Women's World Cup 2019: Heiner-Moller confident Canada has overcome nerves

The head coach is expecting Canada to play with more freedom when it takes on New Zealand in its second Group E outing.

The Canadian team celebrates after its victory on Monday. Photo: AFP

Canada's victory over Cameroon in its opening Women's World Cup match means it will not be nervous heading into the game against New Zealand, according to Kenneth Heiner-Moller.

Kadeisha Buchanan's first international goal on the stroke of half-time proved enough to earn a 1-0 win in Montpellier on Monday, moving Canada top of Group E.

Claudine Meffometou should have restored parity for Cameroon in the 70th minute, but her poor header let Canada off the hook. And with three points secured heading into its second group game — against New Zealand on Saturday — head coach Heiner-Moller is confident his side has shrugged off any nerves it harboured heading into the tournament.

Read | On day of defence, Canada wins

"We're excited because of the three points. I don't think we'll have the nervousness now," Heiner-Moller told a news conference.

'Different game'

"I think it'll be a very different game. Not easier, not harder, just different. We knew this would be a chaotic game. We tried to bring some calmness, sometimes we did that and sometimes we didn't. The New Zealand game should be more structured and the three points is good to have."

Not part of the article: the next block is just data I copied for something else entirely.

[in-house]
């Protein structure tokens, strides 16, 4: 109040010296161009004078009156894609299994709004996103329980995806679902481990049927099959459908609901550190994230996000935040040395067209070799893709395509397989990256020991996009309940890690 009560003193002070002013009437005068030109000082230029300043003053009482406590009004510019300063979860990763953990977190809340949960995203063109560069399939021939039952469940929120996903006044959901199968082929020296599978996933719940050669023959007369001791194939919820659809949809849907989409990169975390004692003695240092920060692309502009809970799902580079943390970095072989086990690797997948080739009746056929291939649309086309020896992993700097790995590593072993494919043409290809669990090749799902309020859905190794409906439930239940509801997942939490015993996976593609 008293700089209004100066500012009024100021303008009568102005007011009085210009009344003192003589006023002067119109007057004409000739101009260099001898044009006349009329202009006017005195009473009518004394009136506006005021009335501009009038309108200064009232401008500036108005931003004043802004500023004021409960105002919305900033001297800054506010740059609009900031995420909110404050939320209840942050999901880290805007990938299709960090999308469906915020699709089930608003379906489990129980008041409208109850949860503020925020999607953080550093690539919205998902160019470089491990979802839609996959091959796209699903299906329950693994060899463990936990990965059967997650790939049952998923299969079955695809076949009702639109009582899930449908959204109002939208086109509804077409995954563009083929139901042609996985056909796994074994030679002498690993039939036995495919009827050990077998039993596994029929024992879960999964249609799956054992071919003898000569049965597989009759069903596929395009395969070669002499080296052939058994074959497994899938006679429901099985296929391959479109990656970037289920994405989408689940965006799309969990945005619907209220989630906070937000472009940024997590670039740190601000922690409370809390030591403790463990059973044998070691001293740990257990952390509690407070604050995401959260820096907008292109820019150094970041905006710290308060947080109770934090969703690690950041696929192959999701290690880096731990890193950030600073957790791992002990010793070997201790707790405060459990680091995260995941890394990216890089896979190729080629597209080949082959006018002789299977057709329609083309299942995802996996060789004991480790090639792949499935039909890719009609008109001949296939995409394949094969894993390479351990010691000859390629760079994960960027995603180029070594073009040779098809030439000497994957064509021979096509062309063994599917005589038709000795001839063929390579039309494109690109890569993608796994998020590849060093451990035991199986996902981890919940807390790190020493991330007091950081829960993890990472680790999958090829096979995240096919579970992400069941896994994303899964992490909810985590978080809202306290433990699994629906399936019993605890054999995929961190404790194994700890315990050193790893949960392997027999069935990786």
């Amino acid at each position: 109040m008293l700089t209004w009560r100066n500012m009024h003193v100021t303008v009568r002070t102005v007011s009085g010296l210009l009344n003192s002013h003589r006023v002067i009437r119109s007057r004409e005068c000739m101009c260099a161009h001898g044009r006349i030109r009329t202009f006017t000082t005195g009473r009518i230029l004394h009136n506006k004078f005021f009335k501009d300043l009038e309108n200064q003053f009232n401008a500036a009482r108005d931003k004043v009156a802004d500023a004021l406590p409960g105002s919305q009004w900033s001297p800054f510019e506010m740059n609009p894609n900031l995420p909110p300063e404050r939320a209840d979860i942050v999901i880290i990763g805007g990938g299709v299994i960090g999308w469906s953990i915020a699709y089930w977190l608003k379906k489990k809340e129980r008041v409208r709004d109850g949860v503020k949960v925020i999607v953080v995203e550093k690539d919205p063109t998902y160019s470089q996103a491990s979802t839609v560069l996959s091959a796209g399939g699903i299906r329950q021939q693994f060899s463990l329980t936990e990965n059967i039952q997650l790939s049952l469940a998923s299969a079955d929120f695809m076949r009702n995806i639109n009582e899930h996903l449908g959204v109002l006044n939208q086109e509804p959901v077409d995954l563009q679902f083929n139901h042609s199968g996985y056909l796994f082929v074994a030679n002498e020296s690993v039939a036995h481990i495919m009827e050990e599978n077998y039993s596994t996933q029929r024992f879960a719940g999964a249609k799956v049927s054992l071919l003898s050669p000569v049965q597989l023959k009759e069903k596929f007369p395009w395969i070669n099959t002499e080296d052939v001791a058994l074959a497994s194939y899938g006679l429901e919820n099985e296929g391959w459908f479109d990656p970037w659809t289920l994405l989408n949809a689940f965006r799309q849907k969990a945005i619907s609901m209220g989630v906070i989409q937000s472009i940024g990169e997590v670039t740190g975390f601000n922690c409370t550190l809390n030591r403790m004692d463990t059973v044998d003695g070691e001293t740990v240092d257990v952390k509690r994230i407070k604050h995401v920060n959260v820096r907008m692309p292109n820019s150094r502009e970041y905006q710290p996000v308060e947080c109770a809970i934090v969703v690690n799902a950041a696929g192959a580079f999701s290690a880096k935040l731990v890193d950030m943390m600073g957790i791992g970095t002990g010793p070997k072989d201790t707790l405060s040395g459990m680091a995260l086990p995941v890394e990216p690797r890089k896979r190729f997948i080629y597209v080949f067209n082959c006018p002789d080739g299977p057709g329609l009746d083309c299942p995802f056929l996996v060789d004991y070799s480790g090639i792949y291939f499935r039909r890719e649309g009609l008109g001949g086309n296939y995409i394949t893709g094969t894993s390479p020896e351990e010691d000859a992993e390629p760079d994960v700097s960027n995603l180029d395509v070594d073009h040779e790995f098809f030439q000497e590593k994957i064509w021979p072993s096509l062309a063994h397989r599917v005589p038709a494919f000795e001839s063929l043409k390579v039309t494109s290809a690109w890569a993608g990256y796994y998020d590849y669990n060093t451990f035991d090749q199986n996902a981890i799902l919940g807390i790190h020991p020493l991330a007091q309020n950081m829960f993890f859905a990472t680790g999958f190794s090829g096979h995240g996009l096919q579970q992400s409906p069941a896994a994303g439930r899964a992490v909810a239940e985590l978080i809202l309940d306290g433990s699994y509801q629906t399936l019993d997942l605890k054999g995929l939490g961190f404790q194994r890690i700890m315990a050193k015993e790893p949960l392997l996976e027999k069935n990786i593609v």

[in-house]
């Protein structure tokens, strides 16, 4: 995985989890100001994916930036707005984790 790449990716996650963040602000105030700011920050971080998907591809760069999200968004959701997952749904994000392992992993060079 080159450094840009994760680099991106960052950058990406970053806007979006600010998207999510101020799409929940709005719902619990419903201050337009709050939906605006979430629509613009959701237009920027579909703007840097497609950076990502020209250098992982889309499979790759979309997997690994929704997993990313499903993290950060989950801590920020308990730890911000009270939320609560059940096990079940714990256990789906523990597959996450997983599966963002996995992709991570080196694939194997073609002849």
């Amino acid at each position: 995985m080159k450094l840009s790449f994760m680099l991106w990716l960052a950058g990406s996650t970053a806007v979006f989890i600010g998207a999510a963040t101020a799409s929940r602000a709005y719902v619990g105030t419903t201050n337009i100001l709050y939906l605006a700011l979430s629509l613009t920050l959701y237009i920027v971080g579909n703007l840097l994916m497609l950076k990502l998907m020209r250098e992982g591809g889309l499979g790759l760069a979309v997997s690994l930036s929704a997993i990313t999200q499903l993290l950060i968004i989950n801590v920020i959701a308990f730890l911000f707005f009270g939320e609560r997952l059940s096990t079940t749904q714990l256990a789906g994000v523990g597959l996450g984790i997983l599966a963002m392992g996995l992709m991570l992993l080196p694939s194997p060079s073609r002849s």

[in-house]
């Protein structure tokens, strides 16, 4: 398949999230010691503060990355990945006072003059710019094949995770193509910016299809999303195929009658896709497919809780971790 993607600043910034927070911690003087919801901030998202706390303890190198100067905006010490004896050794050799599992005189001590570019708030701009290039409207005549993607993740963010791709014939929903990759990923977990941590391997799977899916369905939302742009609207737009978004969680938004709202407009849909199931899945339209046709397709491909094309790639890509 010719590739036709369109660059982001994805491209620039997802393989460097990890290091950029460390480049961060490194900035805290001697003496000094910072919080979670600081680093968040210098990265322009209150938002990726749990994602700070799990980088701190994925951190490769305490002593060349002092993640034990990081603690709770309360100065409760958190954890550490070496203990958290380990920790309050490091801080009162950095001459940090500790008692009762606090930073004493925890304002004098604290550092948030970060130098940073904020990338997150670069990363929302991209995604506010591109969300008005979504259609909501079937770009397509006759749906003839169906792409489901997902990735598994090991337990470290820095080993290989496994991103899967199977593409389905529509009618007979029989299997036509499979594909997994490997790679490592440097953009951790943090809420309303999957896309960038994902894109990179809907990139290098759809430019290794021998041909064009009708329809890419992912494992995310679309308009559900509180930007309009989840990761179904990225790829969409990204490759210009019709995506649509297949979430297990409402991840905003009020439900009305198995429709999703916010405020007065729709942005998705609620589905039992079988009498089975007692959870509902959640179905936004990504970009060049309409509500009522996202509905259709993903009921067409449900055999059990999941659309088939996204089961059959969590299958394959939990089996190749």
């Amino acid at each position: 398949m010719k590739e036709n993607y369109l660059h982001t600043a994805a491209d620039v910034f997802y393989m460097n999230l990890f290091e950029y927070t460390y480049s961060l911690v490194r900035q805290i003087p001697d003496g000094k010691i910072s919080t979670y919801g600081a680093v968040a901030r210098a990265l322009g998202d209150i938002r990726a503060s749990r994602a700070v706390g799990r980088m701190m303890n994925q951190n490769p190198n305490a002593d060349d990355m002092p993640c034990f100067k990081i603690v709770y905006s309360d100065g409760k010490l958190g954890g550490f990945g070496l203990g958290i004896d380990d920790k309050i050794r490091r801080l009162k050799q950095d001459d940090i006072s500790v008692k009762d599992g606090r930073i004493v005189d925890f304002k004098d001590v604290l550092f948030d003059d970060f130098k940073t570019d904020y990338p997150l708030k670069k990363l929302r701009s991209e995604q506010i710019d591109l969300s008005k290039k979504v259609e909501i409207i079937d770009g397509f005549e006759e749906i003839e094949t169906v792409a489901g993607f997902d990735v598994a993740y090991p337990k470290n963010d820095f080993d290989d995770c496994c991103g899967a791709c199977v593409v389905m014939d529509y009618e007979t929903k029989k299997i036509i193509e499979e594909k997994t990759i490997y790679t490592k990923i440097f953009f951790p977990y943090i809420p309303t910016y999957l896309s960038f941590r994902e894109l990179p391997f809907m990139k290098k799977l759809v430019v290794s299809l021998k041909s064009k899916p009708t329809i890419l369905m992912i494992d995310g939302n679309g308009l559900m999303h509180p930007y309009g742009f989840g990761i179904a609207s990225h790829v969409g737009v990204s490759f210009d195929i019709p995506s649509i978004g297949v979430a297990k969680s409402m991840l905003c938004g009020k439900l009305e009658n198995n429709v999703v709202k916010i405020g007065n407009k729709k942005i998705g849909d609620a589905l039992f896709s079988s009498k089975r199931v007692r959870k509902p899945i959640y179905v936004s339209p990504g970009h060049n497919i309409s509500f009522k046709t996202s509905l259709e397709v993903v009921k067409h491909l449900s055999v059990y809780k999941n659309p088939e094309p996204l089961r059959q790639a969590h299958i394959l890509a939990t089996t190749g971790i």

Canada dominated the first half at Stade de la Mosson but it only took the lead when Buchanan headed home from a corner prior to the break, two minutes after Nichelle Prince had hit the post, and Hainer-Moller acknowledged his side took a while to get into its groove.

"We needed more than a few minutes to get the nervousness out. The first game is a crucial one, some of the favourites are not coming out with three points," he said.

"When you're controlling the ball and the game and if small mistakes creep in, the opposition can look to counter-attack. I don't think it's ever a bad moment to score but that was definitely a good moment. It made us calm at half-time."


Cameroon coach Alain Djeumfa, meanwhile, was satisfied with his side's resilient display and believes it is in a strong position to build on its performance in its next outing against Netherlands.

"Canada are a more mature team, we saw that with the way they were playing," Djeumfa said.

"We were able to put Canada in difficult situations, but what we weren't able to do was close the game. Netherlands are not the same type of team as Canada, and I think we will be able to score goals against them. We have been able to identify their strengths and weaknesses in order to adapt our strategy."

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